Following their commencement ceremonies on Thursday, June 5, as many as 400 South Aiken and Aiken High School graduates will hang out at one all-night party – one where they have chosen not to drink and drive.

For nearly 20 years, Project Graduation has long emerged as a fixture for seniors from the two schools, as well as private and home-school students in the Area I attendance area.

The event will be held at the H. Odell Weeks Activities Center from 11:30 p.m. to 6 a.m. – staffed by parents and other volunteers.

The teenagers can participate in a wide range of activities, including dancing, casino-type games, lots of food and a photo booth.

Bethanne Farrell, an event coordinator, said fundraising is still underway in difficult economic times.

UPS Custom Brokerage and a lot of “mom and pop” businesses have been supporting the program financially. Other volunteer services will be provided by The Family Y, Young Life, the Odell Weeks staff, the Aiken Sertoma Club, the Aiken Sunrise Rotary Club and Chris’ Camera.

Farrell has volunteered for Project Graduation for about seven years – beginning before her oldest daughter, Caryn, started her senior year.

Her youngest daughter, Shannon, will soon graduate, but Farrell expects to remain involved in some way.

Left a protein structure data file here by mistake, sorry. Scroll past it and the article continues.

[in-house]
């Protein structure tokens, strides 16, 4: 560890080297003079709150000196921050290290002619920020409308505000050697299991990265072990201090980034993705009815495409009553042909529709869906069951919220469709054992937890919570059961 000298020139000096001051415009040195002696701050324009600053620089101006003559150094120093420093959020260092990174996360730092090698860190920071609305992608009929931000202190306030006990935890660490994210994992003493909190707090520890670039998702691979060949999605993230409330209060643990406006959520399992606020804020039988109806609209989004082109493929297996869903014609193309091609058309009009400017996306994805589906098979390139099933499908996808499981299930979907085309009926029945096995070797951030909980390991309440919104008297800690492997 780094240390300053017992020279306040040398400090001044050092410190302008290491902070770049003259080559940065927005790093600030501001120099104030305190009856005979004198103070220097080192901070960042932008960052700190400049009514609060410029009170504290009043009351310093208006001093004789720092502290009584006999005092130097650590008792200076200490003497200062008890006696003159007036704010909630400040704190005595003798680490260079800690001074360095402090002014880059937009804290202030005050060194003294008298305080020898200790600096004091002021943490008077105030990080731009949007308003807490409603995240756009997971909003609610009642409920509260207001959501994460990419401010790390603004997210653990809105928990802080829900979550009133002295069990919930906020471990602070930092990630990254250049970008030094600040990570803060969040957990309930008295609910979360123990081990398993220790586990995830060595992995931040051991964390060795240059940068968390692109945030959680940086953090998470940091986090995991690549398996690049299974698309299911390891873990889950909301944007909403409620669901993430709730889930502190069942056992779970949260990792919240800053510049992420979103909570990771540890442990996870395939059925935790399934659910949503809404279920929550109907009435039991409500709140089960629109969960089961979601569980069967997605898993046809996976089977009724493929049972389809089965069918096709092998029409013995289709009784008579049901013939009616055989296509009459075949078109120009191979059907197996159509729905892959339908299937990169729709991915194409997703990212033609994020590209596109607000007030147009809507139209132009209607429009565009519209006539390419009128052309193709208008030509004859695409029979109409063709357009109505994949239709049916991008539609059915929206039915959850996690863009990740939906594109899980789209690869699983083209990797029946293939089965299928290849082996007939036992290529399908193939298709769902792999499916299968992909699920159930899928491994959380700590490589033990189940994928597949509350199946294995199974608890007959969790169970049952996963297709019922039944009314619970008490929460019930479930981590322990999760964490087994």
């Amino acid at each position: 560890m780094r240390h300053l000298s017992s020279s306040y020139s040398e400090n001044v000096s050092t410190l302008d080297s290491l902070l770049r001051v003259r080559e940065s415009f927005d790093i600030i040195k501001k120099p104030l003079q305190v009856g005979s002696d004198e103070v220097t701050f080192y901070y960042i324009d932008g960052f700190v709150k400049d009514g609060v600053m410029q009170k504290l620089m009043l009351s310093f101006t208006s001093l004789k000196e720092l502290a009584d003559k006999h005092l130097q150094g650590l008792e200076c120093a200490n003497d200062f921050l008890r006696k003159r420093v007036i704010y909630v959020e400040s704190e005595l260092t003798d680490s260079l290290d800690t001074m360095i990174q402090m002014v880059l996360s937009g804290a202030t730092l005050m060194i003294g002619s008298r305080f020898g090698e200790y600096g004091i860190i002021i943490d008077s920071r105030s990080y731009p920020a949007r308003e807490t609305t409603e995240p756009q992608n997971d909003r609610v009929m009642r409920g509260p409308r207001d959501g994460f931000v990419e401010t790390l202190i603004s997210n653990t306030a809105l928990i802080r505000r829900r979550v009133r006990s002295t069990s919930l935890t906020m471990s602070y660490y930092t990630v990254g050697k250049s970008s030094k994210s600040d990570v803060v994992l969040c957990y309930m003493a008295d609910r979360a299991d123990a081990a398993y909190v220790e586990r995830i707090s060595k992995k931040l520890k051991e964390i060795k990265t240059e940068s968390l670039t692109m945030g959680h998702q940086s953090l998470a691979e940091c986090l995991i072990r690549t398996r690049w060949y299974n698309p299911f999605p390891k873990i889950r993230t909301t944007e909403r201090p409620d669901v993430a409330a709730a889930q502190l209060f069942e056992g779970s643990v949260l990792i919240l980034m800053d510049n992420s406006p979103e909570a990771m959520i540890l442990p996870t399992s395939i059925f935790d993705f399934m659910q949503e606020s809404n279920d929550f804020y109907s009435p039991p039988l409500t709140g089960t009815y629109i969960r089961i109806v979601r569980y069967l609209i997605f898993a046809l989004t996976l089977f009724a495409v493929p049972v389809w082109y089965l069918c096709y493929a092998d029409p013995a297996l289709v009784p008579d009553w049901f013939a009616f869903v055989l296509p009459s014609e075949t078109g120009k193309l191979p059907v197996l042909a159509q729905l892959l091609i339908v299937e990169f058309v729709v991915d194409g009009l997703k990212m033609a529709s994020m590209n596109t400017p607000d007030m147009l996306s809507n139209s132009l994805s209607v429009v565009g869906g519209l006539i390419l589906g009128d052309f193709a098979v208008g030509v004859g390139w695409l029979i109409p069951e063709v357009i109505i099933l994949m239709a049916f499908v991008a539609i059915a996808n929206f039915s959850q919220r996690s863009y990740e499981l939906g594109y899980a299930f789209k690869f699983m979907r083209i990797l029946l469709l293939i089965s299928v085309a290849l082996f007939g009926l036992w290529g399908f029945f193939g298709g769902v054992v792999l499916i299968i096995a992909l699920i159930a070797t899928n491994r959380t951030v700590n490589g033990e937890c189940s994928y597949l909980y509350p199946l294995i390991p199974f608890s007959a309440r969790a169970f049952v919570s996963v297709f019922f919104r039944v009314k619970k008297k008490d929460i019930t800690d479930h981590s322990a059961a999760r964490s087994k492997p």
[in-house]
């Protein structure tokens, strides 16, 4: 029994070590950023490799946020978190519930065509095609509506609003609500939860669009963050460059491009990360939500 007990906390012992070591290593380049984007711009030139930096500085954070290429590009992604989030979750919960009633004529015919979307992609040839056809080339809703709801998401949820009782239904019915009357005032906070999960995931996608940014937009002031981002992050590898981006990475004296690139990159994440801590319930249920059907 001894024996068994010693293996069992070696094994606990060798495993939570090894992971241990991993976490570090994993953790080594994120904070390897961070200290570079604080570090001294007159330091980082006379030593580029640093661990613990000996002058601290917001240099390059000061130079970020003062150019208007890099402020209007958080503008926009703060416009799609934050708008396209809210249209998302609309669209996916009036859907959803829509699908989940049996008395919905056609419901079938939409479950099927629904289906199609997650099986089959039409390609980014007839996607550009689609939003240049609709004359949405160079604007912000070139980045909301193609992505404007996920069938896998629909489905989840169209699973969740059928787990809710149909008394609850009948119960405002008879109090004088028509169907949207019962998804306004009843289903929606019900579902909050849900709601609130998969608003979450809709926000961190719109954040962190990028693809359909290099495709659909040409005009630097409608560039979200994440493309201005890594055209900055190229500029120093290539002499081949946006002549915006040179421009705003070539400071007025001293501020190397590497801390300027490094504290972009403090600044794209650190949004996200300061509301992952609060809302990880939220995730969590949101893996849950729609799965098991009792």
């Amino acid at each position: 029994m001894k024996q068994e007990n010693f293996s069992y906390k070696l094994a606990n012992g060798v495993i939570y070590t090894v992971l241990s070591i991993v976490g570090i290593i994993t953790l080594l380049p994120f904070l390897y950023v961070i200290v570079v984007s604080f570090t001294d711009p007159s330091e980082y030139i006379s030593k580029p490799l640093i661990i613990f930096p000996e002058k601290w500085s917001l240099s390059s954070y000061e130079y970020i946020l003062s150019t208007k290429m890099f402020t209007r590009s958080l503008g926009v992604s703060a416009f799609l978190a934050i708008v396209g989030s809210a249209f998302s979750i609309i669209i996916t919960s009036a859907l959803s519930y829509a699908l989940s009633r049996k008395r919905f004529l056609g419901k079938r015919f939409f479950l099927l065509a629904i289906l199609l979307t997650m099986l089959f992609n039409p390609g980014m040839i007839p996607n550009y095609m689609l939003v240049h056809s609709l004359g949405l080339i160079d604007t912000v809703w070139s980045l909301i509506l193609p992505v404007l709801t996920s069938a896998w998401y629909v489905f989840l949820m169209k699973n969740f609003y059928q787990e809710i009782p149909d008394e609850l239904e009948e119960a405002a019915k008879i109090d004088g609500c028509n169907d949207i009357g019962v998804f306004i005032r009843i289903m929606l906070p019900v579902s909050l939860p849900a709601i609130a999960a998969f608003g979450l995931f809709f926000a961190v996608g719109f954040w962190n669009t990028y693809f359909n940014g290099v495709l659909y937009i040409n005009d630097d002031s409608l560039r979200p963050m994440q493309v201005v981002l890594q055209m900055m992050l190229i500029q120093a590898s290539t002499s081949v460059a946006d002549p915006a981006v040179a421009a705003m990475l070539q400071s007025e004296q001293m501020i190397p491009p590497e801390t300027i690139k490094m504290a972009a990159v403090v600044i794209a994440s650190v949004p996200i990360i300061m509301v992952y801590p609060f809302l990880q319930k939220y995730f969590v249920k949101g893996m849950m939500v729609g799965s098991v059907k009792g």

“For the first couple of years, I volunteered because the parents (of younger students) were needed to take over,” she sad. “But the point of the whole evening is to keep the kids off the road.”

To emphasize that message, Steve Deibel of Aiken Driving Academy will attend the event and let the students try on goggles that affect their vision and perception just as alcohol does.

The Project Graduation program got underway through the efforts of former Aiken resident Becky Lock.

Late in 1994, she had heard about Project Graduation events in other cities. She told her son, David, about it, and he quickly encouraged her to pursue the idea. When David died a few months later, Lock organized the initiative as a tribute to his memory.

Representatives of Young Life will assist parents during Project Graduation.

Farrell is especially delighted that she will be joined by some young adults who attended the event following their own commencement. Among them is her daughter, Caryn, who has returned to Project Graduation since she finished South Aiken in 2009.

“I think it’s awesome to have a safe place for the seniors,” Caryn said. “Five years later, I still have a lot of fun there.”

Those interested in sending donations to the program may send them to: Project Graduation, P.O. Box 223, Aiken, S.C. 29802.

Senior writer Rob Novit is the Aiken Standard’s education reporter and has been with the newspaper since September 2001.